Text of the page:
I’m in a white dress. It’s dirty. I go for walks

in the peach orchard and pretend the trees are my friends.

The pretending doesn’t seem like pretending.

I’m wet and salty and when I feel my skin burning, I walk home.

I’m dirtier than before. Look at my nails. I’m hungry.


Inside the farmhouse, the air is cool. The water I pour myself is cooler.

I drink it at the oak table and smoke. I don’t eat because I know

if I hold off, I will get drunk quicker later. I stare out the bay window

at the elm leaves. A sea of green. There’s wind.


It is night. I drink red wine and become pregnant with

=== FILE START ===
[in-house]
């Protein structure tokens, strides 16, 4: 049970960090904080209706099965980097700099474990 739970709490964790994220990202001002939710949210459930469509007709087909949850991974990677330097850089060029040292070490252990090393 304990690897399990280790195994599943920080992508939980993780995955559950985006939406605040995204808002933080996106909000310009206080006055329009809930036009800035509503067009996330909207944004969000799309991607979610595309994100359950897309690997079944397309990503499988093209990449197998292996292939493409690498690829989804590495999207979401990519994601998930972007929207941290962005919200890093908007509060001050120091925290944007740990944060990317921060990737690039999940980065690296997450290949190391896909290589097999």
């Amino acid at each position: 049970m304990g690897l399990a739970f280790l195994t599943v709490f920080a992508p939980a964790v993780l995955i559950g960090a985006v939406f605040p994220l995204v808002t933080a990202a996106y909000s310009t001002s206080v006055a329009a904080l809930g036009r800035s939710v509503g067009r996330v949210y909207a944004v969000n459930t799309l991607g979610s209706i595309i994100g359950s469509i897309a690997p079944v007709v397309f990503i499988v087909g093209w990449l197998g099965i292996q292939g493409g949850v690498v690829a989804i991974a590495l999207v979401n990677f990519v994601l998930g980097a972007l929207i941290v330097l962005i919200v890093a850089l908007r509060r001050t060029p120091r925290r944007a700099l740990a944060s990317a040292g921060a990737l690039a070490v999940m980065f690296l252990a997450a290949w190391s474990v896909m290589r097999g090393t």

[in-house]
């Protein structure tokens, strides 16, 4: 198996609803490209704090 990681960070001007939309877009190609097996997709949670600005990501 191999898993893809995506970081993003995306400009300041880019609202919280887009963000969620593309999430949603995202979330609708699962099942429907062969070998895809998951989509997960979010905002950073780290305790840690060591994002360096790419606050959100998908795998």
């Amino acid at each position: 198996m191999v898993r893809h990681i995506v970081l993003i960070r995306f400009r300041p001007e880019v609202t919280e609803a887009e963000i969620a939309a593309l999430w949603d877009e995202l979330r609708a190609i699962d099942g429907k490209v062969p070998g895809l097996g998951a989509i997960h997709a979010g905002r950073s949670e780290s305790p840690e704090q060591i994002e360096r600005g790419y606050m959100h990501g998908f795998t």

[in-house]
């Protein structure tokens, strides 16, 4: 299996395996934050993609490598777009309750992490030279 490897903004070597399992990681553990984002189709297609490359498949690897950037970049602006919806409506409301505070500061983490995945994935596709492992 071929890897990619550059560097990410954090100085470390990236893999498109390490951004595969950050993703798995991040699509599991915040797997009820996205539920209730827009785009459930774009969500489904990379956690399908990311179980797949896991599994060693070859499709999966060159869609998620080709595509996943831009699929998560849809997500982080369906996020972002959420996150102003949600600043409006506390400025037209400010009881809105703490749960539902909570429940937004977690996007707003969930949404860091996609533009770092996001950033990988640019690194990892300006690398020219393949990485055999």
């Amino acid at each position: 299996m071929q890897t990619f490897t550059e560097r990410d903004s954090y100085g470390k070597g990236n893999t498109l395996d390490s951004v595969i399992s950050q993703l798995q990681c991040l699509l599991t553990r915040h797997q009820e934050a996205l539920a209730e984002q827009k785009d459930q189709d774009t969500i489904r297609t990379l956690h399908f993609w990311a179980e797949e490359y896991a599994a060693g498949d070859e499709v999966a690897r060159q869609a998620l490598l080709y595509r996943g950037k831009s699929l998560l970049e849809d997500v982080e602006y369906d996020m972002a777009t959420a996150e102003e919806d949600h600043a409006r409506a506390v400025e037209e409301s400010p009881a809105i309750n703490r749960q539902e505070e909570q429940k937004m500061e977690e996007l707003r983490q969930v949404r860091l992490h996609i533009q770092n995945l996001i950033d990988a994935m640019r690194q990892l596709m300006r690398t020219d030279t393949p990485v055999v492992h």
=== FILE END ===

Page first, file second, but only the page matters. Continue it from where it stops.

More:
an old lover’s baby. I dance, knife in hand, and at my

movement’s climax, stab my belly. I feel no pain. Instead

I feel ecstatic.


Upstairs I’m in bed with the lights off. Smoking in the center of

my dirty dress. I am my dirty dress. I listen to the coyotes howl

on the distant tracks. They are calling to far off trains. Come.

An ancestor approaches and kisses my ear, strokes my hair.

Puts my cigarette out.



Elizabeth Schmuhl’s work appears or is forthcoming in Michigan Quarterly Review, Pank, Big Lucks, Birkensnake, Paper Darts and elsewhere. She illustrates essays for The Rumpus and makes small movement films. Find her online at elizabethschmuhl.com.

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